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1960 – Unconditional right to vote — On August 10, 1960, the Canadian Bill of Rights received Royal Assent, becoming the first federal human rights law in Canada. That same year, the government extended the right to vote in federal elections to all Indigenous persons. Some Aboriginal people were able to vote before this and did exercise the right; however, First Nations could do so only if they gave up their status under the Indian Act.
Picture 1© Government of Canada Library and Archives Canada
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2© Government of Canada Library and Archives Canada/Department of Indian Affairs and Northern Development fonds
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The Honourable John Michael MacDonald, the last Senator who served for lifeSenate of Canada
1965 — MacDonald marks the end of an era — Under the British North America Act, 1965, passed by the Canadian Parliament, Senators appointed after June 1965 were required to step down at the age of 75 rather than serving for life. The last Senator who served for life was the Honourable John Michael MacDonald, a lawyer and school principal from Nova Scotia. Appointed in 1960, MacDonald served in the Senate until his death at the age of 91.
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André Laurendeau and Davidson Dunton, co-Chairs of the Royal Commission on Bilingualism and BiculturalismDuncan Cameron / Library and Archives Canada
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1969 — Parlez-vous français? — The first Official Languages Act came into force on 9 September, following recommendations in a portion of the final report of the Royal Commission on Bilingualism and Biculturalism entitled The Official Languages (1967). The Act recognized English and French as the official languages of all federal institutions in Canada, established the right to receive federal services in either language and created a federal Commissioner of Official Languages.
Picture 1Duncan Cameron / Library and Archives Canada
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Prime Minister Pierre Elliott Trudeau and Jean Chrétien during a constitutional conference in 1981Credit :Robert Cooper/National Archives of Canada fonds/PA-141504
1981 — Constitutional Conversations — In November, following the failure of the 11th round of federal–provincial conferences on the constitution that had been held since 1927, hectic informal meetings among the provincial premiers resulted in a constitutional accord (agreement on making changes to the Canadian constitution). Nine premiers and the Prime Minister agreed with the accord, but Quebec's Premier refused to sign it. After several revisions, it became the basis of the United Kingdom's Canada Act 1982.
Picture 1Robert Cooper / Library and Archives Canada
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Queen Elizabeth II signing the ConstitutionRobert Cooper / Library and Archives Canada
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1982 — The Queen Makes it Official — The Canada Act 1982 received Royal Assent on 29 March 1982, ending the United Kingdom's role in amending Canada's constitution. The Act incorporated Canada's Constitution Act, 1982 and the Canadian Charter of Rights and Freedoms and established procedures and requirements for amending the constitution in Canada. In Ottawa, Canada's Queen Elizabeth proclaimed the Act in force on 17 April 1982. The original British North America Act, as amended, became known as the Constitution Act, 1867.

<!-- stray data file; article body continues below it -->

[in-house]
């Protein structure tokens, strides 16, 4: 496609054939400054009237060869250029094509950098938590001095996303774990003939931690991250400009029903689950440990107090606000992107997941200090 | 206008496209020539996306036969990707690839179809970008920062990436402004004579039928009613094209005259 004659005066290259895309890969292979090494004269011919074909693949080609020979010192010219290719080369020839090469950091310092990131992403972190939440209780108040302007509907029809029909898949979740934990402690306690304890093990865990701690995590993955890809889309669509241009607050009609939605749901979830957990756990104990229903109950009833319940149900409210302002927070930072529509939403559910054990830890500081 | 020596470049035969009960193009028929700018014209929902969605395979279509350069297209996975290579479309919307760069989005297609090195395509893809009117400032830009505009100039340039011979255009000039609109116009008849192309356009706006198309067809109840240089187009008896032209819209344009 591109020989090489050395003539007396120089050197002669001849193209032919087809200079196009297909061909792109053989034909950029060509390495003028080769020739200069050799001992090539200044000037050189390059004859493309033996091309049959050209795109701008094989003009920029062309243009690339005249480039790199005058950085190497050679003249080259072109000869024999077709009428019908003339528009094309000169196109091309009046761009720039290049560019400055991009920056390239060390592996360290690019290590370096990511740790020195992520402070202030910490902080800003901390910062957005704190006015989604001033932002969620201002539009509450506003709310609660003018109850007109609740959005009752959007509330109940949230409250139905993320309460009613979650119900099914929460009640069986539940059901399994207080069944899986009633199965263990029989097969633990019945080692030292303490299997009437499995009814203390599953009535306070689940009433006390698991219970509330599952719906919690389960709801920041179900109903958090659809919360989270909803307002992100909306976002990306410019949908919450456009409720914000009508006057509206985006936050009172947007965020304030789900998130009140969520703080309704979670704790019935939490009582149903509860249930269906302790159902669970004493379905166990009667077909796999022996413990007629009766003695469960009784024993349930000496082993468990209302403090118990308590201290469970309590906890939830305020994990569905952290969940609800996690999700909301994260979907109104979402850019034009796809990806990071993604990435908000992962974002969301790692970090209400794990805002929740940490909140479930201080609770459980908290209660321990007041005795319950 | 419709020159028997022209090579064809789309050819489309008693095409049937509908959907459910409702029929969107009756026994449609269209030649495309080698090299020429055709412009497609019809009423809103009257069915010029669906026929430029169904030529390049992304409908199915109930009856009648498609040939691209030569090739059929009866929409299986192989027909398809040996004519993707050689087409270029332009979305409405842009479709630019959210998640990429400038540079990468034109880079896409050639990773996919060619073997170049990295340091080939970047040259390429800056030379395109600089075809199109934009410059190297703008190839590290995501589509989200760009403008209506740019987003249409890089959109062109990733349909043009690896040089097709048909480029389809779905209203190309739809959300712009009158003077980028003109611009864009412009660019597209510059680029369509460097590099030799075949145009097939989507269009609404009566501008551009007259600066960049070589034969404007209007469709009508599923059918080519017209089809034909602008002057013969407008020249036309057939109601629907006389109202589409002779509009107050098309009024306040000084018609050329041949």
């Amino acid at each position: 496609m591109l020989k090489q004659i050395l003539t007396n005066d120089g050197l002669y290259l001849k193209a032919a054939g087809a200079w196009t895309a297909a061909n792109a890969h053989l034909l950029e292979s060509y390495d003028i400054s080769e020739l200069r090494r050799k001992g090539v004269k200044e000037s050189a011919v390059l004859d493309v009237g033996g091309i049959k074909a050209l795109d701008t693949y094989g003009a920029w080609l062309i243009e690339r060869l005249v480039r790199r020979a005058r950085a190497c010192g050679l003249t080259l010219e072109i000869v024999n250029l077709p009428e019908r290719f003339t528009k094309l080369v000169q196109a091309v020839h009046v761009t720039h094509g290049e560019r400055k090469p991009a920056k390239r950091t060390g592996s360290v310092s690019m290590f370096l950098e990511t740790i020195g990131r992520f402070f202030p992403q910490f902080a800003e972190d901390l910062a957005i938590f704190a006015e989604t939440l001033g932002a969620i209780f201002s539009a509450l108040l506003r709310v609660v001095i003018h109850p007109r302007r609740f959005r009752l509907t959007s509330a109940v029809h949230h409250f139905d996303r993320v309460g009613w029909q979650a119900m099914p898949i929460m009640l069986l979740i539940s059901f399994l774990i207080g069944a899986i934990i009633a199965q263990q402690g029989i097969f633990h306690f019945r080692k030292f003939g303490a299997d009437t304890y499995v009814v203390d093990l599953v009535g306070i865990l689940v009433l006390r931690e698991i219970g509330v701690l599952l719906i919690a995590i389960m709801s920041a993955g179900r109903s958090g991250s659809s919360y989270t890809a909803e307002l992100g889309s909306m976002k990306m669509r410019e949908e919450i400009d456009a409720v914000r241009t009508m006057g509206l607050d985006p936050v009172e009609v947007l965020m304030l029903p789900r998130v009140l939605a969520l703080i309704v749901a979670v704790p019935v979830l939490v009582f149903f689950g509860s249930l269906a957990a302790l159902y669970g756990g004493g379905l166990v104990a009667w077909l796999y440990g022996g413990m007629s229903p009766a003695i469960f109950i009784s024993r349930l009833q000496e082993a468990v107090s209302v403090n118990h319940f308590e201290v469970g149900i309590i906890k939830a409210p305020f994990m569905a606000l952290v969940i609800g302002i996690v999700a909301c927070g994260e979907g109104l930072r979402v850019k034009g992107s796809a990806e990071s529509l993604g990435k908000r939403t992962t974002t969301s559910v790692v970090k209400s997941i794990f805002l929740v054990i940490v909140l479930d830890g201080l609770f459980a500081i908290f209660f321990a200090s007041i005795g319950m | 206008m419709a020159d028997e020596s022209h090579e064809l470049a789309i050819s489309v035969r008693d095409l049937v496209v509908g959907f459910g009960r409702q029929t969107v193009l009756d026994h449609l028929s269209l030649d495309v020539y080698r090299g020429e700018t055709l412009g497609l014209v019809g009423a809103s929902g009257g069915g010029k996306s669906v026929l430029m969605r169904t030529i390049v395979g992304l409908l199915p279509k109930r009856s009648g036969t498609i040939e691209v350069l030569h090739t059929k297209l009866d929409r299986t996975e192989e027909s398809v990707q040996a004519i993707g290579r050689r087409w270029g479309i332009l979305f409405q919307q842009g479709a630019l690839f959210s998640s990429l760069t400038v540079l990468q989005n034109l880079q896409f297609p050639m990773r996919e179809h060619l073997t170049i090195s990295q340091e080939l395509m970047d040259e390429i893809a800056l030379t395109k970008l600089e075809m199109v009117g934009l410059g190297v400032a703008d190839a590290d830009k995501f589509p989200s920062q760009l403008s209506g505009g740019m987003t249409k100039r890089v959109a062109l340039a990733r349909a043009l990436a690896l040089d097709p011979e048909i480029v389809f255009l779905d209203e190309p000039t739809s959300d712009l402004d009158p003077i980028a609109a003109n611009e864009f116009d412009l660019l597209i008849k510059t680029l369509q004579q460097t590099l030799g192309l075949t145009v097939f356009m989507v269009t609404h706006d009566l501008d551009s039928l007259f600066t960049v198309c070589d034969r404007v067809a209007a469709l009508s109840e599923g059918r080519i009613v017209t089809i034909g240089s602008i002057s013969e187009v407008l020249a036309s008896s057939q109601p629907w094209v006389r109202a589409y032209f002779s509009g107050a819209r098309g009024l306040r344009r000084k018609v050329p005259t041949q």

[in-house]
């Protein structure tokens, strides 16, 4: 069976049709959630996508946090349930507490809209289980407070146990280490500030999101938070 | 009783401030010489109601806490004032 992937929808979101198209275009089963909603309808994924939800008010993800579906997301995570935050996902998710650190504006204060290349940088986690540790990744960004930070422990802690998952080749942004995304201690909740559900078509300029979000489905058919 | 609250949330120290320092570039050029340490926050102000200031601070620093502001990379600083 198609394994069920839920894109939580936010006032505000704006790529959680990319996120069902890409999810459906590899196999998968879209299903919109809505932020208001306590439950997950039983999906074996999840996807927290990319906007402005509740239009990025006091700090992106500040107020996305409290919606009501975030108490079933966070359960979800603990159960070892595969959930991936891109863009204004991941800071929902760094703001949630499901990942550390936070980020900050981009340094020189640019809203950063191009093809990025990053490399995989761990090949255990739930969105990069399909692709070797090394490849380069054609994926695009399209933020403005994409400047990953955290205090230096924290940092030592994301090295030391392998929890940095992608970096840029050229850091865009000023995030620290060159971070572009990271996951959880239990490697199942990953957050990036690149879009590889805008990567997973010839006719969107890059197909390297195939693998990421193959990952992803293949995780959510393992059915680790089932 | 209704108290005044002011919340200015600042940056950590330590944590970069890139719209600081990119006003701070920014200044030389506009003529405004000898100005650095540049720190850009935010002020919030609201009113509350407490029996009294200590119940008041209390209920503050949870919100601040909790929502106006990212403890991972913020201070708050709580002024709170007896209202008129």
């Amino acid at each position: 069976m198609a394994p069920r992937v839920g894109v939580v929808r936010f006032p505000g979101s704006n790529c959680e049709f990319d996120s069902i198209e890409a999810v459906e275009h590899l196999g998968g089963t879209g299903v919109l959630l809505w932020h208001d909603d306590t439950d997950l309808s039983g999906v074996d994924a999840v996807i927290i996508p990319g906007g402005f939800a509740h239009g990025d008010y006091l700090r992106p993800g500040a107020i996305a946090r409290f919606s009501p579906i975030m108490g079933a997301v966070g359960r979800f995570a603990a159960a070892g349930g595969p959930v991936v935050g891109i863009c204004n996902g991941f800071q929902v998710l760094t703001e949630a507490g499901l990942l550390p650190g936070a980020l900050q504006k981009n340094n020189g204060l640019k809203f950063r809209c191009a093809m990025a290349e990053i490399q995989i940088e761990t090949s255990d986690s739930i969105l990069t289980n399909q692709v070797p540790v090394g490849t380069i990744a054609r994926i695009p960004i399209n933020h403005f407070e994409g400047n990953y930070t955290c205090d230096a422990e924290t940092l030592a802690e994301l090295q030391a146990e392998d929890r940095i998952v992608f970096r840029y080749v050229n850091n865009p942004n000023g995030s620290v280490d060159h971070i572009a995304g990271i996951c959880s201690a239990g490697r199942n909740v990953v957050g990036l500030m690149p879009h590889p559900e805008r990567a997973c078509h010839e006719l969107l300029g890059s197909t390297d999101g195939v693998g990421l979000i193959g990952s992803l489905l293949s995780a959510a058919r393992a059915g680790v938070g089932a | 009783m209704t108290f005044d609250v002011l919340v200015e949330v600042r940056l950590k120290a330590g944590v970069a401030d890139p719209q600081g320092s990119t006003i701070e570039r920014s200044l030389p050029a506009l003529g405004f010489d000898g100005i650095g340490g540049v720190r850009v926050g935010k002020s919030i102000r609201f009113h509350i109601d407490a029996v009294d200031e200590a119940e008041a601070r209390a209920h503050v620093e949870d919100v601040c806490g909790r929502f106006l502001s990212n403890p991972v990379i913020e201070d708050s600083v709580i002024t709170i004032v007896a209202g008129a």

Picture 1Robert Cooper / Library and Archives Canada e008300499 Map Icon Map


Constitutional Amendment Proclamation, 1983Library and Archives Canada
1983 — Addressing Aboriginal Concerns — A constitutional conference on issues affecting Aboriginal peoples was convened in March, leading to the Constitutional Amendment Proclamation, 1983 by the Governor General in 1984. The proclamation provided for further conferences on Aboriginal and treaty rights and for Aboriginal participation in any future amendments to the Constitution Act concerning land claims agreements.
Picture 1Library and Archives Canada Map Icon Map


The Honourable John Allen FraserHouse of Commons The ballot box used to elect Speakers of the House of CommonsHouse of Commons
1985 — Speaking in Secret — The House of Commons always decides who will be its Speaker. In 1985, the procedure was changed from a voice vote (or rarely, a counted vote) to a secret ballot system. The Honourable John Fraser was the first Speaker elected by secret ballot, on 30 September 1986.
Picture 1Credit: House of Commons Collection, Ottawa, Catalogue no.: O-4555 2House of Commons Map Icon Map


Paul Okalik, first Premier of NunavutCourtesy of the Legislative Assembly of Nunavut Interior of the Legislative Assembly of NunavutCourtesy of the Legislative Assembly of Nunavut
1999 — This Land is "Our Land" — The territory of Nunavut ("Our Land," in Inuktitut) was separated from the Northwest Territories under the Nunavut Land Claims Agreement Act (1993), which came into force in July 1993, and the Nunavut Act (1993), which came into force on 1 April 1999. Nunavut's federal government representative is the Commissioner of Nunavut; its head of government is the Premier, and its Legislative Assembly operates by consensus rather than through political parties.
Picture 1Courtesy of the Legislative Assembly of Nunavut 2Courtesy of the Legislative Assembly of Nunavut Map Icon Map


The Centre Block of the Parliament buildingsLibrary of Parliament
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The Shape of Canada in 1867
The Shape of Canada in 1870
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The Shape of Canada in 1898
The Shape of Canada in 1905
The Shape of Canada in 1918
The Shape of Canada in 1919
The Shape of Canada in 1929
The Shape of Canada in 1931
The Shape of Canada in 1949
The Shape of Canada in 1958
The Shape of Canada in 1960
The Shape of Canada in 1965
The Shape of Canada in 1969
The Shape of Canada in 1981
The Shape of Canada in 1982
The Shape of Canada in 1983
The Shape of Canada in 1985
The Shape of Canada in 1999
The Shape of Canada Today